1 Victim, 2 Victims, 3…When do we stop caring?

i-ACT’s Gabriel Stuaring, James Thacher and the Little Ripples team are in eastern Chad documenting the stories of Darfuri refugees and opening the first Little Ripples’ center. This trip, i-ACT #16, coincides with the 10th anniversary of the start of the genocide in Darfur and the more recent influx of 300,000 new refugees into the region.

I’ve been rereading a presentation, The More Who Die, the Less We Care, by Professor Paul Slovic, about what he calls “Psychic Numbing,” our inability to respond to violence and suffering that is massive in scale. It goes against our nature. We have evolved over millions of years to care about protecting the individuals that are right next to us, the ones that promote our own survival and the survival of our genes. Of course, the world has changed just a bit from when our ancestors lived in caves or in the plains.

Slovic presents studies and experiments that show how, as soon as the number of victims or individuals that need help rises from one to two, people’s willingness to participate drops. As the number increases from two to more and then up to larger and larger groups, we become numb and paralyzed. We fail to act at all. We see value in saving the individual but not the masses.

If I look at the mass, I will never act. If I look at one, I will. Mother Teresa
Guisma. Photo: i-ACT/Gabriel Stauring

Guisma. Photo: i-ACT/Gabriel Stauring


When I first started hearing about Darfur in 2004, I felt that paralysis. On the tenth anniversary of the Rwandan genocide, I felt guilty that I had done nothing when 800,000 had been slaughter in 100 days. I was now feeling powerless and overwhelmed by what I was reading about Darfur, suffering and destruction in a mass scale. It did make me feel numb! My first strategy to combat this was to focus on what I could do and not on all the things I could not. I was not going to stop the horrific violence happening on the other side of the world, but I would find a way to make it personal, first to myself, then to others around me, and then hopefully to more.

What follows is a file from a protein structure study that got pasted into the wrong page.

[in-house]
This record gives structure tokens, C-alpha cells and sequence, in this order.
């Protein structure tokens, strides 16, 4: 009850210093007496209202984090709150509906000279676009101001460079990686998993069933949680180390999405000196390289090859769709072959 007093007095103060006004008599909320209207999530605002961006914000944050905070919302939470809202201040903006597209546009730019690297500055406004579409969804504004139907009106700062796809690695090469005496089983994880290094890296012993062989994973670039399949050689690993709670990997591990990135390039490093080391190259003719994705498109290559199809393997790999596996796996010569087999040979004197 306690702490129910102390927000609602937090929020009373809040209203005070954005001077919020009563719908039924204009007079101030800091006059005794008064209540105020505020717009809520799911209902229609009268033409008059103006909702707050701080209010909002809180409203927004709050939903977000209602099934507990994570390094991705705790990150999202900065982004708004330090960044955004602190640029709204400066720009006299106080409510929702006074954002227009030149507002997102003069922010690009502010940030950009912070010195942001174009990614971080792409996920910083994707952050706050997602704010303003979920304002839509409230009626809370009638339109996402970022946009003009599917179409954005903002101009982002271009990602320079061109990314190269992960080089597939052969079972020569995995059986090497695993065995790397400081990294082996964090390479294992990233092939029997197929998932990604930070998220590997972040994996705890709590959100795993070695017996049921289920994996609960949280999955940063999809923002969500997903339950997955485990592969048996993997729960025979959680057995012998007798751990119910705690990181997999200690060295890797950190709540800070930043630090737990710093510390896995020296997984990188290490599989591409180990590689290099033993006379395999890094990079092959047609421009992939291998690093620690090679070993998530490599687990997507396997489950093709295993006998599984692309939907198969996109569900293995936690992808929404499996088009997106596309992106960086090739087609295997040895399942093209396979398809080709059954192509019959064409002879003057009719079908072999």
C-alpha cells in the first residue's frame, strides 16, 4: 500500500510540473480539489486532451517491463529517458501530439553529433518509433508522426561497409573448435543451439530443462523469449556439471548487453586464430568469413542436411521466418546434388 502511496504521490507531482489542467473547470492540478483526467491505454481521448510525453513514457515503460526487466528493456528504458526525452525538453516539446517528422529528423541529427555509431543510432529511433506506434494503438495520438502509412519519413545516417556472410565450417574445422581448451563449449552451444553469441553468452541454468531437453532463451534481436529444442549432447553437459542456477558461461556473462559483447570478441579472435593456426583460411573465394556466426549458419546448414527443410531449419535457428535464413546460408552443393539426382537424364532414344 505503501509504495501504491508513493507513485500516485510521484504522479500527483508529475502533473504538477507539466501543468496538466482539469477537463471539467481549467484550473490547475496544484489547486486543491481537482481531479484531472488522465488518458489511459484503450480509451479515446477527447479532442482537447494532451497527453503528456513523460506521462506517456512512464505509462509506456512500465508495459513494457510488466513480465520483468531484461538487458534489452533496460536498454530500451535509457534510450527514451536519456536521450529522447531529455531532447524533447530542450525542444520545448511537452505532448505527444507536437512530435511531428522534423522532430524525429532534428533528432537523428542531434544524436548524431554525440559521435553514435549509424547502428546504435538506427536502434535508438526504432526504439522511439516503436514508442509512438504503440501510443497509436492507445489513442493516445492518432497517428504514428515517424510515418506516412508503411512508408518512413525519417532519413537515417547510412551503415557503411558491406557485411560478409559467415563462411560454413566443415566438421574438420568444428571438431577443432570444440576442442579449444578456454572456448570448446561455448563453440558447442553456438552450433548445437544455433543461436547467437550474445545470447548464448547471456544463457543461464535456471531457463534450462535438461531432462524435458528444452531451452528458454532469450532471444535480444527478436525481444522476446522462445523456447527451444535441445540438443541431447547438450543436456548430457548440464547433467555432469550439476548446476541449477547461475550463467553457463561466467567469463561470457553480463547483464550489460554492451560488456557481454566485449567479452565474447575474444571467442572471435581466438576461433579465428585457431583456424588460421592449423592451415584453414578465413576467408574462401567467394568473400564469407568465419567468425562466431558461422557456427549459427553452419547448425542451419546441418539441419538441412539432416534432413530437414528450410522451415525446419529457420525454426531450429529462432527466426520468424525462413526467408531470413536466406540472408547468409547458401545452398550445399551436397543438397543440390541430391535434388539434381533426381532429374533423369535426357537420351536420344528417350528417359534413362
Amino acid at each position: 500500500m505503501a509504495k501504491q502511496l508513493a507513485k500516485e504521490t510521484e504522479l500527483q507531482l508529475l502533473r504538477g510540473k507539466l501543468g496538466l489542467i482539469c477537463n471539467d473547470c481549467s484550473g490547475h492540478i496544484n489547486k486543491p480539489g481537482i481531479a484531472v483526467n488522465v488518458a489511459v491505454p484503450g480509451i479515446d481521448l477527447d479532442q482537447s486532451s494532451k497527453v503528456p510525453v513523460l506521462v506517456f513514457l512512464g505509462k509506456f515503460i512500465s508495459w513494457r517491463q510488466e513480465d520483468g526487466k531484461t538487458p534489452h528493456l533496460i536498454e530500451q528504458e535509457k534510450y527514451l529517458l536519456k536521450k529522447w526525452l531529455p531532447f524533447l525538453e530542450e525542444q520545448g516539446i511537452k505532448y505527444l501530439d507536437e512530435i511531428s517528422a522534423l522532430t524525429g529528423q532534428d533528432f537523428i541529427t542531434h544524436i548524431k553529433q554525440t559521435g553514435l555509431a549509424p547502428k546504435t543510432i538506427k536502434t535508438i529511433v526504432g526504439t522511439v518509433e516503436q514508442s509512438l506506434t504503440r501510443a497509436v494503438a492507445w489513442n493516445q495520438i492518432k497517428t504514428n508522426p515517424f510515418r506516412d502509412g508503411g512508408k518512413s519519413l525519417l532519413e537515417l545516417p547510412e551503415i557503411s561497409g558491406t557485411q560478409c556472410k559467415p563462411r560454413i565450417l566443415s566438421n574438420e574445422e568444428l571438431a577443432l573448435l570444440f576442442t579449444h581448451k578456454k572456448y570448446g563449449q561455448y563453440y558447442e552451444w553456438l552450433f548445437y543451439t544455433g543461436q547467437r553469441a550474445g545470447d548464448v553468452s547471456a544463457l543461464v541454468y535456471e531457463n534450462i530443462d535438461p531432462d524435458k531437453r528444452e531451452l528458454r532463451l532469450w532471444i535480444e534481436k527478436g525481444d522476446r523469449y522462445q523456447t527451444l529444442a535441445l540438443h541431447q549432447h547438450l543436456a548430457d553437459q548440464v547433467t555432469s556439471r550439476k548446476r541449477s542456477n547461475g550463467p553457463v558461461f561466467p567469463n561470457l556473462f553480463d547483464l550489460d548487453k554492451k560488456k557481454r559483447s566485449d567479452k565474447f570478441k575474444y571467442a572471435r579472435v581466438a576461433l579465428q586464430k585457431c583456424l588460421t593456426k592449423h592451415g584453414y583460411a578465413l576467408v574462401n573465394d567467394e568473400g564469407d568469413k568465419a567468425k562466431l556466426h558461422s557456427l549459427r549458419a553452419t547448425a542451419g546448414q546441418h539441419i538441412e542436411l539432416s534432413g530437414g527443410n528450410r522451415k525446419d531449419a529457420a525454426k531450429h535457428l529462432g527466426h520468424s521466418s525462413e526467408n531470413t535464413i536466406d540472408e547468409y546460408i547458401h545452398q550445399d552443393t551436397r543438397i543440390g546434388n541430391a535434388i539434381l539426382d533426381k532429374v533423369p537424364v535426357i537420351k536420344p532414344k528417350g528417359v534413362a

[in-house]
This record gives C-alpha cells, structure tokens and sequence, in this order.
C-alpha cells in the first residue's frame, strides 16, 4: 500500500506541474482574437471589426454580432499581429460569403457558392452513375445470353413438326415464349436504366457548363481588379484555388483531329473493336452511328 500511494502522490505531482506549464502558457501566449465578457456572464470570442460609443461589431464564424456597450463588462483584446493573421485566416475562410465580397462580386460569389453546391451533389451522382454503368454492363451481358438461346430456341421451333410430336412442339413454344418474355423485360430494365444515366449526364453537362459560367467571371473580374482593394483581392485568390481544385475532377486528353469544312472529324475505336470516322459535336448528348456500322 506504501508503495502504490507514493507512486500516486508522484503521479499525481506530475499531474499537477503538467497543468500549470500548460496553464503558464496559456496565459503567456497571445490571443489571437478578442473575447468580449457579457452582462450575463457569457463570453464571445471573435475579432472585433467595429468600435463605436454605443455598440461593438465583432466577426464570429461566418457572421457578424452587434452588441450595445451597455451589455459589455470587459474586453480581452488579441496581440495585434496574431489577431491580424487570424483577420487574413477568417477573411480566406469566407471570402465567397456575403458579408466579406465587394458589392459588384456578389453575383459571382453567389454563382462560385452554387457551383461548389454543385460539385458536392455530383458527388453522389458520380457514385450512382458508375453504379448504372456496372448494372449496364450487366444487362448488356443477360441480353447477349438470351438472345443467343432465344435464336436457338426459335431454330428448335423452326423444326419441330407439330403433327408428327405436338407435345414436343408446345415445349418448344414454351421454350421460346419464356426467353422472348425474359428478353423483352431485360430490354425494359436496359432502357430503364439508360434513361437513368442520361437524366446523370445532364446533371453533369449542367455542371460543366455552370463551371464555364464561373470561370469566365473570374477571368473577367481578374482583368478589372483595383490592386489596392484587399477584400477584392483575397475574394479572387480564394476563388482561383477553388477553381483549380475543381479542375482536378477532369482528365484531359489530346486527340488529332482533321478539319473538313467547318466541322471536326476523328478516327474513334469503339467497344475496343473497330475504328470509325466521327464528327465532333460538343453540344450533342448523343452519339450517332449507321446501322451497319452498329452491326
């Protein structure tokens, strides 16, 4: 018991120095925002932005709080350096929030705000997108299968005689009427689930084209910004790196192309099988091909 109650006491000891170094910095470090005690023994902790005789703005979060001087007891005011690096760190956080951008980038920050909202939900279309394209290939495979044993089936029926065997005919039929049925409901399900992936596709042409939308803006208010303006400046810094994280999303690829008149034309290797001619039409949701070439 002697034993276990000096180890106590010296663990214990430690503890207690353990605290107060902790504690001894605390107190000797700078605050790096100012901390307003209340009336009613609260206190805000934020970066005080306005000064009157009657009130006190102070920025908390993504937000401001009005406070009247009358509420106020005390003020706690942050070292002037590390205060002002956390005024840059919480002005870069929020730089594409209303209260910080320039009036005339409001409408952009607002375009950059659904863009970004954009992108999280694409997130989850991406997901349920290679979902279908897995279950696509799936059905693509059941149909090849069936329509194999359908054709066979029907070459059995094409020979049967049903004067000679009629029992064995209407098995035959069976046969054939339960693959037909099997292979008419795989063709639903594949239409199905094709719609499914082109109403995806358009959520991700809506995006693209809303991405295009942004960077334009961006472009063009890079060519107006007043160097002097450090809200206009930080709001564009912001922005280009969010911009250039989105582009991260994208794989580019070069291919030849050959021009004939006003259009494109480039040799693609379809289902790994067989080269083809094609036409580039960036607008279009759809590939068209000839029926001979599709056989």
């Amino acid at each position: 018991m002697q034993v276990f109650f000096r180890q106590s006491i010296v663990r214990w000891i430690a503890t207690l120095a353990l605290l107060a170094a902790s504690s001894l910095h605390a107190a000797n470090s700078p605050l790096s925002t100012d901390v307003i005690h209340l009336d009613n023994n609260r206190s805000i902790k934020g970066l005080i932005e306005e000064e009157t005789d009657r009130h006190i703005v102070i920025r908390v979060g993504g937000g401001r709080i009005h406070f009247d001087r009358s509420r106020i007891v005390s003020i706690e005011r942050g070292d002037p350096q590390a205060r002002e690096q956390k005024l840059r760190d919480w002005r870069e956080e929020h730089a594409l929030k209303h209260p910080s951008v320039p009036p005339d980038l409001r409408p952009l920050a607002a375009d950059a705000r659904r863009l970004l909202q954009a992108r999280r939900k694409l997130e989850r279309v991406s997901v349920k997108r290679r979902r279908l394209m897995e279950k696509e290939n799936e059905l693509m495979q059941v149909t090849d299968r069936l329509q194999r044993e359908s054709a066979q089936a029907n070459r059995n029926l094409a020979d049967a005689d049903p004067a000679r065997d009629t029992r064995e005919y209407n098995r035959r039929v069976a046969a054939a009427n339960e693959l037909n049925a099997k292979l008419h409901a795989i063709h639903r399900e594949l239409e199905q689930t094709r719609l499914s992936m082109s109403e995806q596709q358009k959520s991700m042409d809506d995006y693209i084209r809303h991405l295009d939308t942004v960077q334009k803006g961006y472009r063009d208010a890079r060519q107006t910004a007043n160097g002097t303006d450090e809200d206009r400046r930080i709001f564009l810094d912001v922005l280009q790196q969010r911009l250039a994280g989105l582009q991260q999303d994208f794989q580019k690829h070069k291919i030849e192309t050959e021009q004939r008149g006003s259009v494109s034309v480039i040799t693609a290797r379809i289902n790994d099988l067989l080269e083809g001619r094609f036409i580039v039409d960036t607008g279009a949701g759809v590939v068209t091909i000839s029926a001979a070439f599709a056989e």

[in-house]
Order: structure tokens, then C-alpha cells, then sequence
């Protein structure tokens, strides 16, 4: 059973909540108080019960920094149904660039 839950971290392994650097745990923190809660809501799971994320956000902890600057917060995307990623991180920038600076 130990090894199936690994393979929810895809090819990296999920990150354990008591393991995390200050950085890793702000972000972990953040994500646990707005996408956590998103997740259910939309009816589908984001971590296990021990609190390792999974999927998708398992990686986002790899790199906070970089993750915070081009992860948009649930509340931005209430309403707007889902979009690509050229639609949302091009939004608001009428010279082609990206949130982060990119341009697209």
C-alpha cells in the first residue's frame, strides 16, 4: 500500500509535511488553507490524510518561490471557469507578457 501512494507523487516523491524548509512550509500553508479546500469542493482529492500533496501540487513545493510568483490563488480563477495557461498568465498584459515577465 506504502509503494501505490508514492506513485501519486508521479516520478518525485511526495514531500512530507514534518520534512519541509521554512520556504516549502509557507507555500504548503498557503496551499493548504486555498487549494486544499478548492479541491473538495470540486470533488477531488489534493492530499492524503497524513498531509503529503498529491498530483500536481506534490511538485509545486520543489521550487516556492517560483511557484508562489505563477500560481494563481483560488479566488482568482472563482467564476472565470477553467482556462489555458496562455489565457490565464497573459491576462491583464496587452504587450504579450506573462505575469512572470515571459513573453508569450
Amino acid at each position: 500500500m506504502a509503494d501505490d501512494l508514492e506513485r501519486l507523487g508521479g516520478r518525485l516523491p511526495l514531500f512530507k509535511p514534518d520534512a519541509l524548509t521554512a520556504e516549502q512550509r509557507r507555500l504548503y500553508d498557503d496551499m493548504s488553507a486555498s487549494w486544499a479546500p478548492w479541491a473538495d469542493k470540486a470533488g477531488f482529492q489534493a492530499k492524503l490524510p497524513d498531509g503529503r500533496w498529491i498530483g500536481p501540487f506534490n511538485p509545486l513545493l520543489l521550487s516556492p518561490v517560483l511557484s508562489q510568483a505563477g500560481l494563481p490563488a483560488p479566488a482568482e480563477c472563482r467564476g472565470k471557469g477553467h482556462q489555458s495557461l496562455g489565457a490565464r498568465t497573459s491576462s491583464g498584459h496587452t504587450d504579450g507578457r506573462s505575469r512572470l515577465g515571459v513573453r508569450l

I connected with others, and we decided that we needed to put a face on the numbers. We bought some cameras and came out, naively thinking that it would be one trip to the camps. Fifteen trips after that first one, we are still coming out to build relationships across continents.

Indifference, to me, is the epitome of evil. Elie Wiesel

Sadly, as Slovic shows, indifference is actually the epitome of our nature. It becomes evil when we are able to intellectually recognize this and still fail to act—as individuals, as institutions, and as nations. We know that behind those mind-numbing large numbers of killed and displaced are real, unique individuals that are just like us. We must fight our nature and create the means through which we respond at every level as if each and eve one of those individuals in danger is the one we care about, as if they were right next to us.

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